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By default survival curves can’t be drawn from Cox regression because the Cox Proportional Hazards model does not estimate the baseline hazard function (the baseline hazard term cancels out in the partial likelihood function and is ignored when estimating model coefficients). The baseline hazard function is required to plot survival curves. For many ...


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The Breslow estimator (of the cumulative hazard function) uses the parameter estimates from the Cox model, it does not estimate separate parameters. So it is not "over adjusted" (unless the Cox model is overadjusted). However, the estimate of the baseline survival function is a function of the covariates. Therefore, if you don't take account of the ...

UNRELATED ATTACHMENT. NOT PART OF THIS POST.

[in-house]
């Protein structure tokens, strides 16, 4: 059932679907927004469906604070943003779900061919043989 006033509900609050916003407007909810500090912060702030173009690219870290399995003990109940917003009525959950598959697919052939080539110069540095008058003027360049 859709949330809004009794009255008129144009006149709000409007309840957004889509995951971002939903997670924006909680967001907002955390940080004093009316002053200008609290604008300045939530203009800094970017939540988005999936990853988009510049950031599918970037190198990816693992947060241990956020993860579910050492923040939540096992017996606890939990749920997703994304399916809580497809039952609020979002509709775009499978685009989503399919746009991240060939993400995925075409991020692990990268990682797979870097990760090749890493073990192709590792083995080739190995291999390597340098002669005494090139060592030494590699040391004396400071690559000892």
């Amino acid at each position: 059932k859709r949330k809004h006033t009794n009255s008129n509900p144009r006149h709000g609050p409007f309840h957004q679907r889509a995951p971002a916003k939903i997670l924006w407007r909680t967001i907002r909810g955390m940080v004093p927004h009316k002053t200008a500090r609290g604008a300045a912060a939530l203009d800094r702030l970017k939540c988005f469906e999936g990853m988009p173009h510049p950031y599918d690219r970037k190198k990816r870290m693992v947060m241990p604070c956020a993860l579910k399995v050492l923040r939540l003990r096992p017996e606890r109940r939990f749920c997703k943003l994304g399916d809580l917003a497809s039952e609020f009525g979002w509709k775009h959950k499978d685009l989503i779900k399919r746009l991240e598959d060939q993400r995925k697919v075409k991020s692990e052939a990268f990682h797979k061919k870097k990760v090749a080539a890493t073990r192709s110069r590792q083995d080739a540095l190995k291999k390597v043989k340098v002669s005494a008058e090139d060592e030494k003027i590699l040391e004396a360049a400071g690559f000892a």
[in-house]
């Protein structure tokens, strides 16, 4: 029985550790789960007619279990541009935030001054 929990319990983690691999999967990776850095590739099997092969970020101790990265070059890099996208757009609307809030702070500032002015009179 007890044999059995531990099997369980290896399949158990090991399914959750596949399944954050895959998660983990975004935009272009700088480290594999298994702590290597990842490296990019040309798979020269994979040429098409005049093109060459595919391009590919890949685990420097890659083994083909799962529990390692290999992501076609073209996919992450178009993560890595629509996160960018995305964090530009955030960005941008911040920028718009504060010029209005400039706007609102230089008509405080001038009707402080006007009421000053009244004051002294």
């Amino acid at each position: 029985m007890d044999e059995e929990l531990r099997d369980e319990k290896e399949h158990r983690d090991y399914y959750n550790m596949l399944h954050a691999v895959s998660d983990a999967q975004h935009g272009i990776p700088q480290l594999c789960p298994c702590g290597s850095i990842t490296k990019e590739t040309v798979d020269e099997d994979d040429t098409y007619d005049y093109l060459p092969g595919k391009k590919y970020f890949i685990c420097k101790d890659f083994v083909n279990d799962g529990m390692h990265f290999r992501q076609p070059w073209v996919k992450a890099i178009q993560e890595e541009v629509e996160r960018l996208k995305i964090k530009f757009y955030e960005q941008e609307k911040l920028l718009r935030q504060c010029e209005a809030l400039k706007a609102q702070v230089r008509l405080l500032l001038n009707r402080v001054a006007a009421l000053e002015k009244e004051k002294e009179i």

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The assumption of proportional hazards is not about the time-dependency of the covariate but about the one of its effect on the hazard. Say you have a covariate $X$ which does not vary over time. The Cox model is a model based on the hazard and is defined as: $$ h(t \mid X(t) ) = h_0(t) \exp(\beta X)\ $$ The terming proportional hazards comes from the ...


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The Kaplan-Meier curve is the non-parametric maximum likelihood estimate of the survival function. The significance test for differences in survival is the log-rank test. The log-rank test is the score test for the Cox model with the variables adjusted as strata, so they should provide very similar answers. Cox models can fit way more complicated survival ...


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